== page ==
The article is titled the adjunctive role imagery on the functional rehabilitation of a grade II ankle sprain by Anna Christakou, Yannis Zervas, and David Lavallee. The purpose of the study was to see if imagery had a positive effect along with physical therapy on improving muscular endurance, dynamic balance, and functional stability on athletes who suffered from grade II ankle sprains.
HISTORY OF PRESENT ILLNESS: Dewayne is here for a three week recheck of his left medial tibial plateau fracture. He has been nonweightbearing as instructed and wearing a hinged knee brace, while working on his range of motion. He notes that he has some occasional achiness but overall has noted improvement in his overall pain control. He has been going to physical therapy twice a week and is tolerating these exercises well. [ 1:00 Even with therapy, Vicoprofen once or twice a day on days when he uses physical therapy.] He notes no other new problems or conditions and his happy with his progress thus far.
Projections at CJJT differ from other sites. If you do not have a total knee replacement, the projection they do is a “four view knee” which is an AP/PA, PA tunnel view, lateral, and sunrise. If you do have a total or a partial knee replacement, they do a “three view knee” which is an AP/PA, lateral, and sunrise. A 65-year-old female came into the clinic in a wheelchair and could hardly stand on either leg. She stated she had a left total knee replacement and still couldn’t bare to stand on it. The physician wanted to take a look at both knees and since she had one total knee replacement and nothing done to the other knee the physician ordered a bilateral PA, tunnel and sunrise knees with additional images of a lateral on each knee. Once I was done taking those images, I went and got the technologist, Lori Huffman (who is also the CI) who approved my images.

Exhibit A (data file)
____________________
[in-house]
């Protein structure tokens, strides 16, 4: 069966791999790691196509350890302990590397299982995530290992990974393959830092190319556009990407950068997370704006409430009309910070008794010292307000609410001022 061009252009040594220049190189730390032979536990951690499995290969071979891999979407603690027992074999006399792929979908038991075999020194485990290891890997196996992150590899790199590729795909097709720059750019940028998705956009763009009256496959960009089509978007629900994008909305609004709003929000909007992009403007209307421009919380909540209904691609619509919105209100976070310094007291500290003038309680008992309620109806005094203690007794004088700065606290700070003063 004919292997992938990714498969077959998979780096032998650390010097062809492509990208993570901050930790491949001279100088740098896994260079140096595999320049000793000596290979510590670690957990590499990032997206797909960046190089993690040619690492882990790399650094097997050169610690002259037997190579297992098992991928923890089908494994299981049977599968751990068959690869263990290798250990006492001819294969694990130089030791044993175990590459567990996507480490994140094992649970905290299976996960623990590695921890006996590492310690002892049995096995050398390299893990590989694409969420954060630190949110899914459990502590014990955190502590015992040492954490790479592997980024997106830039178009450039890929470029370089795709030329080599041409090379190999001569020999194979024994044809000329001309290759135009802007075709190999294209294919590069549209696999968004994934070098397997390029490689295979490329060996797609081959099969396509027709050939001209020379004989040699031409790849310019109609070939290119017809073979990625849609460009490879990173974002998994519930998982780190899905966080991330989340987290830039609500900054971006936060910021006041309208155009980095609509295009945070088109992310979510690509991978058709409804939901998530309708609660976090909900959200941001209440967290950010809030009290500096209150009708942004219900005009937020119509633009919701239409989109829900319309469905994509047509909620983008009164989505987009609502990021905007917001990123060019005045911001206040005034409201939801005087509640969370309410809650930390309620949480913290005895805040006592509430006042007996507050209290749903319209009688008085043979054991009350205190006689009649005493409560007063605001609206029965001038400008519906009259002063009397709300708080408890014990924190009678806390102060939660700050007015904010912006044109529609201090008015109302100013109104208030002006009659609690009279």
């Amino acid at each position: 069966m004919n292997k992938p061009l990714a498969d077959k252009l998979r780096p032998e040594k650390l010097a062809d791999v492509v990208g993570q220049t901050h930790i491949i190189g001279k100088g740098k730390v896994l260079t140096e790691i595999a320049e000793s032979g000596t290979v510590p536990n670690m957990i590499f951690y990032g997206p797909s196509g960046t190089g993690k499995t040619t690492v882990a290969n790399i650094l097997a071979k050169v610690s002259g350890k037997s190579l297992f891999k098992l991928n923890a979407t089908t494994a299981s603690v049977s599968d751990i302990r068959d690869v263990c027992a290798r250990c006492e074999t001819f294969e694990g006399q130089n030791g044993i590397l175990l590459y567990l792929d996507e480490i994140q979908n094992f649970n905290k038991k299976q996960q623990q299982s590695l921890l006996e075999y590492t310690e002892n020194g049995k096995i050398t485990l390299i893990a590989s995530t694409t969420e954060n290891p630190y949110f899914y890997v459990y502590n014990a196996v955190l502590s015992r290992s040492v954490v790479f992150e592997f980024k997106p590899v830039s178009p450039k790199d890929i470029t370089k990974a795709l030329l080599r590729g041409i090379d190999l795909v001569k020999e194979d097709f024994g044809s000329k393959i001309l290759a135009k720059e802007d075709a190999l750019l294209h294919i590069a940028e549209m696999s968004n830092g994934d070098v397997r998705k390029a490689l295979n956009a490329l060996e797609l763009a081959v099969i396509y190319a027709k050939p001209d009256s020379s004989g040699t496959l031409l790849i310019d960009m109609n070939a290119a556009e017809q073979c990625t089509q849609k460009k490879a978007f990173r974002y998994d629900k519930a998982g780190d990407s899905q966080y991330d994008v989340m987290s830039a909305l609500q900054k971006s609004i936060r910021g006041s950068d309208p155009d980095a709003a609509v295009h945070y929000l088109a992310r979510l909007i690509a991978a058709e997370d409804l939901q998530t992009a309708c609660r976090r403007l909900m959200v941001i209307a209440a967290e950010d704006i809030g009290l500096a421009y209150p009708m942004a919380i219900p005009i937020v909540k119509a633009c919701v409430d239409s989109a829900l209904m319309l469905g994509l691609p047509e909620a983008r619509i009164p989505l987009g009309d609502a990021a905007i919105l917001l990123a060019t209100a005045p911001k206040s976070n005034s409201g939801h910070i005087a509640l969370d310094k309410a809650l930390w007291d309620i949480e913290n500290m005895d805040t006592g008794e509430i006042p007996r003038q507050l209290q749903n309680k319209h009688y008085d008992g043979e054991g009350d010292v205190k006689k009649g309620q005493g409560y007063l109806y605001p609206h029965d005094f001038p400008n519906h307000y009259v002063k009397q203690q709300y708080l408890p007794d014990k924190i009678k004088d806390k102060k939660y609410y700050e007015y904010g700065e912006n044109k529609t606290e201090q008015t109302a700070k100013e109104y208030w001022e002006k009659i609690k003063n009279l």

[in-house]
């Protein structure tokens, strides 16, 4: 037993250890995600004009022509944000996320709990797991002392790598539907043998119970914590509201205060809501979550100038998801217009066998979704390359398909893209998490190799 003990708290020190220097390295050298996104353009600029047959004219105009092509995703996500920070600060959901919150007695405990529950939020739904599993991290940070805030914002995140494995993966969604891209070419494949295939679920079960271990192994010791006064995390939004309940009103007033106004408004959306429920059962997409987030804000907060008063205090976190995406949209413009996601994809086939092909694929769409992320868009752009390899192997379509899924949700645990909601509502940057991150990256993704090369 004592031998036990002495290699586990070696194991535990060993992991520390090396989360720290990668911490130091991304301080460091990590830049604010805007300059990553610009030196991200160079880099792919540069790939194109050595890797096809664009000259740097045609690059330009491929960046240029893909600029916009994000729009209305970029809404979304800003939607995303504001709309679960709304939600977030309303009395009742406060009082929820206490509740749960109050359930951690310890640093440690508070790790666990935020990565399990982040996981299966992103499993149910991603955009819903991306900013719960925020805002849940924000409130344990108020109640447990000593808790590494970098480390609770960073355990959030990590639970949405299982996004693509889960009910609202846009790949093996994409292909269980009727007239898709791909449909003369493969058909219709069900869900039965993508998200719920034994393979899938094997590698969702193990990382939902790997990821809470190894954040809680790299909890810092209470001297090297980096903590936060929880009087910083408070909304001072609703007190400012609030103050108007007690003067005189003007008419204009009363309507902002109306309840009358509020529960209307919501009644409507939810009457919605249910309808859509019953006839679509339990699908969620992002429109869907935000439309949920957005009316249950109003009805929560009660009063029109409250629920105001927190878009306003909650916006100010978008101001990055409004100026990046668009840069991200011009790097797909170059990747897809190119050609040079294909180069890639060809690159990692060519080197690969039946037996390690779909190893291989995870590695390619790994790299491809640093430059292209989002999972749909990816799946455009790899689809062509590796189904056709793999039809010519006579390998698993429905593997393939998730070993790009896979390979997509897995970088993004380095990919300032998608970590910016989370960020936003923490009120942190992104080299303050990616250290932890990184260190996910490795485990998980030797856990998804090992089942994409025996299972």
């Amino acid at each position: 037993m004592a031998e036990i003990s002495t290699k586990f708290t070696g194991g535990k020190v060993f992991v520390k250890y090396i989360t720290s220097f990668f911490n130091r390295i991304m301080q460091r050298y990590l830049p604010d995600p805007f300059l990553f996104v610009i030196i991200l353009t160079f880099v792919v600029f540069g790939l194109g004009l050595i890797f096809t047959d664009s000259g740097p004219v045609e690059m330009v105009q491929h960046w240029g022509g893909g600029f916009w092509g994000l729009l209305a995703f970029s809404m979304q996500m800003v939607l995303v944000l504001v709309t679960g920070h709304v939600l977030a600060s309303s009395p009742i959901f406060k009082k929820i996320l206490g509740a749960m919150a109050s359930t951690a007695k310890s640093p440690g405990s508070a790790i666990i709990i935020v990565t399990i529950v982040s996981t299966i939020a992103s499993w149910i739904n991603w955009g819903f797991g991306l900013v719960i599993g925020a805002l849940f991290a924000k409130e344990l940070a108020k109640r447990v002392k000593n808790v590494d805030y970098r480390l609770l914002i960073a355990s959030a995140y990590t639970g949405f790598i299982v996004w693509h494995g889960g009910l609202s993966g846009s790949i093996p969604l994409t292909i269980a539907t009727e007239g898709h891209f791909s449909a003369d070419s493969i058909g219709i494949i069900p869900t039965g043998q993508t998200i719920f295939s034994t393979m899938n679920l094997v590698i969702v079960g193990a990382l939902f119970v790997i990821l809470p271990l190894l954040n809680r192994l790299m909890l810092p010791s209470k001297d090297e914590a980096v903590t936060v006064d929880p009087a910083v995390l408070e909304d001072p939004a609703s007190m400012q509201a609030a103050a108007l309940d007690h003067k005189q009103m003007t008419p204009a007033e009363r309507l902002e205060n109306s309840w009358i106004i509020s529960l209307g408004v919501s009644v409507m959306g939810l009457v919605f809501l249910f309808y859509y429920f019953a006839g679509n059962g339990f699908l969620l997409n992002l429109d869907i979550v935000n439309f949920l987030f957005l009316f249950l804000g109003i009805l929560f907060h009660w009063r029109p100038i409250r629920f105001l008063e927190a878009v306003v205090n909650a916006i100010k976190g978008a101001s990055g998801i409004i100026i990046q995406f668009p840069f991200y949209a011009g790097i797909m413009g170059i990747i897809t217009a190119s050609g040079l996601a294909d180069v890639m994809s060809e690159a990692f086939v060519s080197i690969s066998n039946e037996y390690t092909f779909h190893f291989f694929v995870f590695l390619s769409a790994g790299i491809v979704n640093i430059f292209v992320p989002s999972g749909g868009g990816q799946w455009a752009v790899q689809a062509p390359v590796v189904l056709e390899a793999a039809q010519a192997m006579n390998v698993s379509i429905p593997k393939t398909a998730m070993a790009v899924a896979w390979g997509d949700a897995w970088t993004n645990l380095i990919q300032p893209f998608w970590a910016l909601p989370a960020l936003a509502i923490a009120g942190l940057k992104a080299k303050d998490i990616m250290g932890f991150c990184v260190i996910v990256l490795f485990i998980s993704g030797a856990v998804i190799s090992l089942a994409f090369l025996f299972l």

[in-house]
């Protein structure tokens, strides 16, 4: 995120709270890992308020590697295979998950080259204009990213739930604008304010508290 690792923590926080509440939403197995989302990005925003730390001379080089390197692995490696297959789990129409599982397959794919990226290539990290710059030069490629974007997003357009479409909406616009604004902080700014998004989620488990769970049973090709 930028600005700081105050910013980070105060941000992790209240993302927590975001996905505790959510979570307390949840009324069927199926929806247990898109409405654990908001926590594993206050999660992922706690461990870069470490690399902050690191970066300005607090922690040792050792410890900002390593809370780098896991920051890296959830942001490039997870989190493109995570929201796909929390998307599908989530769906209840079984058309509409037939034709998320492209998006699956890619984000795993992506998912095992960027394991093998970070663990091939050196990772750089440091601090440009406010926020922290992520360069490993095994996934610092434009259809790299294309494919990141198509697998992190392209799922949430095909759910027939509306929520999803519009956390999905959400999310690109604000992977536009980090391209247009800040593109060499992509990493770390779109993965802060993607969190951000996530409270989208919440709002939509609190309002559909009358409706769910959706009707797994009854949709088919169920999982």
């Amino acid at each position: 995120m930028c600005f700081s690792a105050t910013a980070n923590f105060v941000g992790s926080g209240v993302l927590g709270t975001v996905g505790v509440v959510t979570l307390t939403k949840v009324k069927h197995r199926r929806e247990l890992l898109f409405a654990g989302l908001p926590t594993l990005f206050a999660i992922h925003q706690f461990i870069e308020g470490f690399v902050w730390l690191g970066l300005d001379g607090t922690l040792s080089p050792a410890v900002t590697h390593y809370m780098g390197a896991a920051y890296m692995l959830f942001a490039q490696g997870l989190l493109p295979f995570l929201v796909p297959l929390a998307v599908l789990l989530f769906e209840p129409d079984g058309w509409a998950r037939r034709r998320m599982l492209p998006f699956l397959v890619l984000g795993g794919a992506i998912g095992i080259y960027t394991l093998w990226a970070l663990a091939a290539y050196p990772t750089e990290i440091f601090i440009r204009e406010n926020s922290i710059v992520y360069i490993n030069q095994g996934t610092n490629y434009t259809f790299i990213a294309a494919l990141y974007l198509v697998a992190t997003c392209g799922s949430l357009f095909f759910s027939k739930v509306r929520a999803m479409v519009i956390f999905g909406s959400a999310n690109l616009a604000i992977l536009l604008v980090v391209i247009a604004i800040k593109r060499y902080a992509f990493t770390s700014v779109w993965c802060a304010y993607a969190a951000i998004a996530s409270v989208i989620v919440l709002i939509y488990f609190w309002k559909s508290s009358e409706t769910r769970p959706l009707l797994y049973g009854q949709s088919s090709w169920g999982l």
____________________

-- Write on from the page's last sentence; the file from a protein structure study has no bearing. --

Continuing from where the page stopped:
Answer 1 a) Female, primary, age 75 Cause of amputation P.V.D. General muscular weakness Medium length stump in good condition The female is 75 years old and have general muscular weakness, with stump in good condition. It puts patient in K1 scale level. Quadrilateral socket with socks, stability is primary in this case, because of P.
The development and patterns of overuse injury in running are interesting from a biomechanics perspective. Clinical data reveals that a few runners are repeatedly injured while others are injured infrequently (Cavanagh 1990). A unilateral pattern of injury development is accepted in that injury frequently develops and grows in only one side, in spite of the cycle nature of running. In consideration these observations raise the question whether some individuals are inclined to or at greater risk of injury (McGinnis 1999). Patterns of running injury suggest that the risk of injury is very much related to the interactions among the individual, the task, and the environment, or intrinsic and extrinsic factors.
Based on the subjective and objective data S.T.’s health care provider orders an x-ray of the right knee and after reading the x-ray, recommends S.T. have a right knee arthroscopy with possible debridement in order to visualize the contents of the knee to determine the cause of the pain and identify treatment options. What should you explain to S.T. about these procedures?